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Compelling a satisfaction of judgment in California

Compelling a satisfaction of judgment in California is the topic of this blog post.

Compelling a full satisfaction of judgment in California can be requested when a judgment debtor has satisfied a judgment in full, has served a written demand for full satisfaction of judgment on the judgment creditor, and the judgment creditor without just cause has refused to comply.

Law authorizing compelling a satisfaction of judgment in California.

Compelling a satisfaction of judgment in California is authorized by Code of Civil Procedure section 724.050(d) which states that, “If the judgment creditor does not comply with the demand within the time allowed, the person making the demand may apply to the court on noticed motion for an order requiring the judgment creditor to comply with the demand. The notice of motion shall be served on the judgment creditor. Service shall be made personally or by mail. If the court determines that the judgment has been satisfied and that the judgment creditor has not complied with the demand, the court shall either (1) order the judgment creditor to comply with the demand or (2) order the court clerk to enter satisfaction of the judgment.”

The judgment debtor may also be awarded actual and statutory damages pursuant to Code of Civil Procedure section 724.050(e) which states, “If the judgment has been satisfied and the judgment creditor fails without just cause to comply with the demand within the time allowed, the judgment creditor is liable to the person who made the demand for all damages sustained by reason of such failure and shall also forfeit one hundred dollars ($100) to such person. Liability under this subdivision may be determined in the proceedings on the motion pursuant to subdivision (d) or in an action.”

Note that actual damages could include higher interest rates that the judgment debtor is paying, the fact that they have been denied loans and other similar damages.  Damages to credit reputation can be recovered as long as they are can be substantiated.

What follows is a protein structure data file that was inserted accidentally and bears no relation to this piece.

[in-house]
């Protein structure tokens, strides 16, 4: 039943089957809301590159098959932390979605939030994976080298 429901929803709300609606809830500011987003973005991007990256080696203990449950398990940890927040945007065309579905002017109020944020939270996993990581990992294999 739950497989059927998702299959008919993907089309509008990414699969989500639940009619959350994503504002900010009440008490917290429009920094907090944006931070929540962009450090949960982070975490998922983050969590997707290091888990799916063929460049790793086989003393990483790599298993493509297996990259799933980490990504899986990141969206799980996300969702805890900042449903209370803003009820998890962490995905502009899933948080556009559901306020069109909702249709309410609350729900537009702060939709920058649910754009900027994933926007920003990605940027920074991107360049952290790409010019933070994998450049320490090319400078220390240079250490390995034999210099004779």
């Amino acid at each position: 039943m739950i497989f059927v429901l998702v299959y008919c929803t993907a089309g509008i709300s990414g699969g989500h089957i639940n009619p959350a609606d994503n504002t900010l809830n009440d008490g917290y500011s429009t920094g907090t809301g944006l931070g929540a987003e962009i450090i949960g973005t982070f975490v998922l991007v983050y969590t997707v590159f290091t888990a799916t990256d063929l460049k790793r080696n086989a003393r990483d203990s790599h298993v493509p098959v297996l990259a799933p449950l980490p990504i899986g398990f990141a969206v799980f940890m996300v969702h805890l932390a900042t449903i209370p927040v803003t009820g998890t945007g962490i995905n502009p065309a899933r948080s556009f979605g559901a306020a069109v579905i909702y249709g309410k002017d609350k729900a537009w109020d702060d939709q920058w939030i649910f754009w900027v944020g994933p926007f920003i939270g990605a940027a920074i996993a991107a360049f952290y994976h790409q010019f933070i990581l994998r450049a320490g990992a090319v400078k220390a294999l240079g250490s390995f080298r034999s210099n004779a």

The prevailing party on the motion can be awarded reasonable attorney’s fees under Code of Civil Procedure section 724.080 which states that, “In an action or proceeding maintained pursuant to this chapter, the court shall award reasonable attorney’s fees to the prevailing party.”

The party filing the motion to compel satisfaction of judgment should be sure to include all of the facts and evidence supporting their motion such as proof of payment such as cancelled check/cashiers check, etc., copy of their written demand as well as evidence supporting their requests for damages and reasonable attorney’s fees.

Sample motion for an order compelling a full satisfaction of judgment in California for sale.

Attorneys or parties in California that would like to view a portion of a 15 page sample motion to compel satisfaction of judgment in California containing brief instructions, a memorandum of points and authorities with citations to case law and statutory authority,  sample declarations and proof of service sold by the author can see below.

 

The author of this blog post, Stan Burman, is a freelance paralegal who has worked in California and Federal litigation since 1995 and has created over 300 sample legal documents for sale. For licensed attorneys and law firms that need assistance with any California or Federal litigation matters, Mr.  Burman is available on a freelance basis. Mr. Burman may be contacted by e-mail at DivParalgl@yahoo.com for more information. He accepts payments through PayPal which means that you can pay using most credit or debit cards.

Follow the author on Twitter at: https://twitter.com/LegalDocsPro

If you would like to subscribe to his newsletter click on the following link: http://www.legaldocspro.net/newsletter.htm

DISCLAIMER:

Please note that the author of this blog post, Stan Burman is NOT an attorney and as such is unable to provide any specific legal advice. The author is NOT engaged in providing any legal, financial, or other professional services, and any information contained in this blog post is NOT intended to constitute legal advice.

The materials and information contained in this blog post have been prepared by Stan Burman for informational purposes only and are not legal advice. Transmission of the information contained in this blog post is not intended to create, and receipt does not constitute, any business relationship between the author and any readers. Readers should not act upon this information without seeking professional counsel.

 

 

 

 

 

 

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